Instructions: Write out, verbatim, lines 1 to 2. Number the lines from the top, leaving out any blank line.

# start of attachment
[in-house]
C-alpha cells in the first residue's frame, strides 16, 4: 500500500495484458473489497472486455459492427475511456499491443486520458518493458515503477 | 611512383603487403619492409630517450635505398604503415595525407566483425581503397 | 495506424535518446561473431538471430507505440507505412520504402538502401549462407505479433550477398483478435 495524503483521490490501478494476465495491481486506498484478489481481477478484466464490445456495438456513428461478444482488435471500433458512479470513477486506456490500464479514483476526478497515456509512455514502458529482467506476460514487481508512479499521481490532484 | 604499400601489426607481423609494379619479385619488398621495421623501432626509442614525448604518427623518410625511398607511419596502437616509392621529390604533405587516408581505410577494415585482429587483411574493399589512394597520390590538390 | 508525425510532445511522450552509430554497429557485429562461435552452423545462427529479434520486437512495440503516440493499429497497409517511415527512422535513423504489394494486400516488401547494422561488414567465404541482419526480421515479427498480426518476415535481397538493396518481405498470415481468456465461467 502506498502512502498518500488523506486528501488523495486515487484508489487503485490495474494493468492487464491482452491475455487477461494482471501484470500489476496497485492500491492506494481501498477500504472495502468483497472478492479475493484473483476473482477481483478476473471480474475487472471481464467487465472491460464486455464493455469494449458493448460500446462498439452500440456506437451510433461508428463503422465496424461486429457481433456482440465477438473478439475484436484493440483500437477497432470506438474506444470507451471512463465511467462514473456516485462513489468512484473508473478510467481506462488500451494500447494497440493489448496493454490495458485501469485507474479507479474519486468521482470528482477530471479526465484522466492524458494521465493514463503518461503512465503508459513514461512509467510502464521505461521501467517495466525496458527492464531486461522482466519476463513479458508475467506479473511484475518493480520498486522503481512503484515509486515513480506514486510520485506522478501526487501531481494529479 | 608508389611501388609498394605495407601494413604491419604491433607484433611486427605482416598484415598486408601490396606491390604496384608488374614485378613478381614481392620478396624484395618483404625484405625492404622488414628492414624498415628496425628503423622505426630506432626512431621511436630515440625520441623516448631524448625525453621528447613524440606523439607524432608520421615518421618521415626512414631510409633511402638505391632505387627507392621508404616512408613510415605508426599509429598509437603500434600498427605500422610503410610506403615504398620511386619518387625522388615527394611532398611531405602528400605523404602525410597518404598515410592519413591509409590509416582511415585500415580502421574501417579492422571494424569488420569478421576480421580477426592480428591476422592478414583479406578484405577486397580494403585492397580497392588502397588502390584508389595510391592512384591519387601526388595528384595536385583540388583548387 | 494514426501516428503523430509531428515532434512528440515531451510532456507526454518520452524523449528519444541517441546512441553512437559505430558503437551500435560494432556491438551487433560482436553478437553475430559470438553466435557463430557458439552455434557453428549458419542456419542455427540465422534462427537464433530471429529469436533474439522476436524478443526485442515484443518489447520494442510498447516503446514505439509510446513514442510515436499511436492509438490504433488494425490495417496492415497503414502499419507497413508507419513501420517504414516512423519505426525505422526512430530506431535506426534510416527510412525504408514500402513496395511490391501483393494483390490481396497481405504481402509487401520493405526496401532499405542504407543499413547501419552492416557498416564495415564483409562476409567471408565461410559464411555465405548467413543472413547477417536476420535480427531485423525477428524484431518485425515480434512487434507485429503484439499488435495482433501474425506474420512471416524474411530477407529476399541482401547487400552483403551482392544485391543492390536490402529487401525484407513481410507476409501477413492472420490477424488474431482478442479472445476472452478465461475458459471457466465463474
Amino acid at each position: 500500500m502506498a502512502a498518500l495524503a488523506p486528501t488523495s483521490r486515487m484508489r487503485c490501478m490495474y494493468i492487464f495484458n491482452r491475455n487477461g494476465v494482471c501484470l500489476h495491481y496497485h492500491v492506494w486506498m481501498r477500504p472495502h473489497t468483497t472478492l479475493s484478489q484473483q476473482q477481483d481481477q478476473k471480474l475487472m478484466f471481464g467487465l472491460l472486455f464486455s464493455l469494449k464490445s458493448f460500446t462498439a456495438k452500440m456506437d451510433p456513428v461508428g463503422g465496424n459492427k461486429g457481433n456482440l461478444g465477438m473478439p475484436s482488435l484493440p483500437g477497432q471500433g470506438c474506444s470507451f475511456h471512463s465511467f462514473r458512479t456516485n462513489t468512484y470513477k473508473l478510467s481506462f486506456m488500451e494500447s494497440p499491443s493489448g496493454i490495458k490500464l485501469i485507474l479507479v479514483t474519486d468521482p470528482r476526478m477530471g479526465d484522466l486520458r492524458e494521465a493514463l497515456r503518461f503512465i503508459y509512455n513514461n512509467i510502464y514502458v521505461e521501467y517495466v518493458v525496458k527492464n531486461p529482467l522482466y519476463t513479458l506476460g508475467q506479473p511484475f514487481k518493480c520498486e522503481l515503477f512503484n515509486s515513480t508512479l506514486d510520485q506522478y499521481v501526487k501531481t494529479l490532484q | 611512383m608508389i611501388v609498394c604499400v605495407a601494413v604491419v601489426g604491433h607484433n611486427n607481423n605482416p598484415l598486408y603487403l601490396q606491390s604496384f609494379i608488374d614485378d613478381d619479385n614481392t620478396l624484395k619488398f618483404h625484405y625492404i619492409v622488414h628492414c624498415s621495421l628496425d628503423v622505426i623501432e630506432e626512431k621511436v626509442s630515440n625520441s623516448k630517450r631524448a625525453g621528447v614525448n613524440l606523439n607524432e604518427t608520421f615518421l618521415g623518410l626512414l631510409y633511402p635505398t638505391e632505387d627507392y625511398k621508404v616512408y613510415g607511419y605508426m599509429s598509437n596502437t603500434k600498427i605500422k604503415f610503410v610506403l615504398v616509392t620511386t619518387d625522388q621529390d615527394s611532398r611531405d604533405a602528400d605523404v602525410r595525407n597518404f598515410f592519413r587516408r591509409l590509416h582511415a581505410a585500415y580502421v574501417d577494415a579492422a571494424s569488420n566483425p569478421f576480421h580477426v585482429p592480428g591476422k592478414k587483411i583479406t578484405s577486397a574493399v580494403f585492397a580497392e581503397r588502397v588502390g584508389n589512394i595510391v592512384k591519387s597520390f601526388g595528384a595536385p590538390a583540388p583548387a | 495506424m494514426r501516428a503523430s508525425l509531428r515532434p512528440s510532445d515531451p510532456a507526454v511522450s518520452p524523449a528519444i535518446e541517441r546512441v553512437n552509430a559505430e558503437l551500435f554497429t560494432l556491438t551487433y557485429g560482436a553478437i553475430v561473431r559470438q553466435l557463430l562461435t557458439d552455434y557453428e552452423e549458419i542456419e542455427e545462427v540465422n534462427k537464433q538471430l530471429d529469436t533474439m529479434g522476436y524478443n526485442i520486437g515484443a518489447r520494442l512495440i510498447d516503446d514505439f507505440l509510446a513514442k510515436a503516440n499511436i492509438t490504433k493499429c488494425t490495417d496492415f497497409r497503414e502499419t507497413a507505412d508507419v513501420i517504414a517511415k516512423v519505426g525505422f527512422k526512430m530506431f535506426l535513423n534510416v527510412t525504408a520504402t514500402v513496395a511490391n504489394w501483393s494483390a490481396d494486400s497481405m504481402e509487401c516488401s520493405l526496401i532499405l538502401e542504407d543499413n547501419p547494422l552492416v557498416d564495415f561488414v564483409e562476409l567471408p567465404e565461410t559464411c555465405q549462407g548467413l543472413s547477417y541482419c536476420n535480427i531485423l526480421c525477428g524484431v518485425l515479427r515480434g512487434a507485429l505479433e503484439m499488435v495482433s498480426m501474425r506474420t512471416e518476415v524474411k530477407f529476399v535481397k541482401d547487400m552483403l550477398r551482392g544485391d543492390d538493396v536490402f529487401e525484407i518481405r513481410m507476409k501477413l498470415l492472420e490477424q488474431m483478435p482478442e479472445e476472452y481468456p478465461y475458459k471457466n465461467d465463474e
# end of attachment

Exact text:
[in-house]
C-alpha cells in the first residue's frame, strides 16, 4: 500500500495484458473489497472486455459492427475511456499491443486520458518493458515503477 | 611512383603487403619492409630517450635505398604503415595525407566483425581503397 | 495506424535518446561473431538471430507505440507505412520504402538502401549462407505479433550477398483478435 495524503483521490490501478494476465495491481486506498484478489481481477478484466464490445456495438456513428461478444482488435471500433458512479470513477486506456490500464479514483476526478497515456509512455514502458529482467506476460514487481508512479499521481490532484 | 604499400601489426607481423609494379619479385619488398621495421623501432626509442614525448604518427623518410625511398607511419596502437616509392621529390604533405587516408581505410577494415585482429587483411574493399589512394597520390590538390 | 508525425510532445511522450552509430554497429557485429562461435552452423545462427529479434520486437512495440503516440493499429497497409517511415527512422535513423504489394494486400516488401547494422561488414567465404541482419526480421515479427498480426518476415535481397538493396518481405498470415481468456465461467 502506498502512502498518500488523506486528501488523495486515487484508489487503485490495474494493468492487464491482452491475455487477461494482471501484470500489476496497485492500491492506494481501498477500504472495502468483497472478492479475493484473483476473482477481483478476473471480474475487472471481464467487465472491460464486455464493455469494449458493448460500446462498439452500440456506437451510433461508428463503422465496424461486429457481433456482440465477438473478439475484436484493440483500437477497432470506438474506444470507451471512463465511467462514473456516485462513489468512484473508473478510467481506462488500451494500447494497440493489448496493454490495458485501469485507474479507479474519486468521482470528482477530471479526465484522466492524458494521465493514463503518461503512465503508459513514461512509467510502464521505461521501467517495466525496458527492464531486461522482466519476463513479458508475467506479473511484475518493480520498486522503481512503484515509486515513480506514486510520485506522478501526487501531481494529479 | 608508389611501388609498394605495407601494413604491419604491433607484433611486427605482416598484415598486408601490396606491390604496384608488374614485378613478381614481392620478396624484395618483404625484405625492404622488414628492414624498415628496425628503423622505426630506432626512431621511436630515440625520441623516448631524448625525453621528447613524440606523439607524432608520421615518421618521415626512414631510409633511402638505391632505387627507392621508404616512408613510415605508426599509429598509437603500434600498427605500422610503410610506403615504398620511386619518387625522388615527394611532398611531405602528400605523404602525410597518404598515410592519413591509409590509416582511415585500415580502421574501417579492422571494424569488420569478421576480421580477426592480428591476422592478414583479406578484405577486397580494403585492397580497392588502397588502390584508389595510391592512384591519387601526388595528384595536385583540388583548387 | 494514426501516428503523430509531428515532434512528440515531451510532456507526454518520452524523449528519444541517441546512441553512437559505430558503437551500435560494432556491438551487433560482436553478437553475430559470438553466435557463430557458439552455434557453428549458419542456419542455427540465422534462427537464433530471429529469436533474439522476436524478443526485442515484443518489447520494442510498447516503446514505439509510446513514442510515436499511436492509438490504433488494425490495417496492415497503414502499419507497413508507419513501420517504414516512423519505426525505422526512430530506431535506426534510416527510412525504408514500402513496395511490391501483393494483390490481396497481405504481402509487401520493405526496401532499405542504407543499413547501419552492416557498416564495415564483409562476409567471408565461410559464411555465405548467413543472413547477417536476420535480427531485423525477428524484431518485425515480434512487434507485429503484439499488435495482433501474425506474420512471416524474411530477407529476399541482401547487400552483403551482392544485391543492390536490402529487401525484407513481410507476409501477413492472420490477424488474431482478442479472445476472452478465461475458459471457466465463474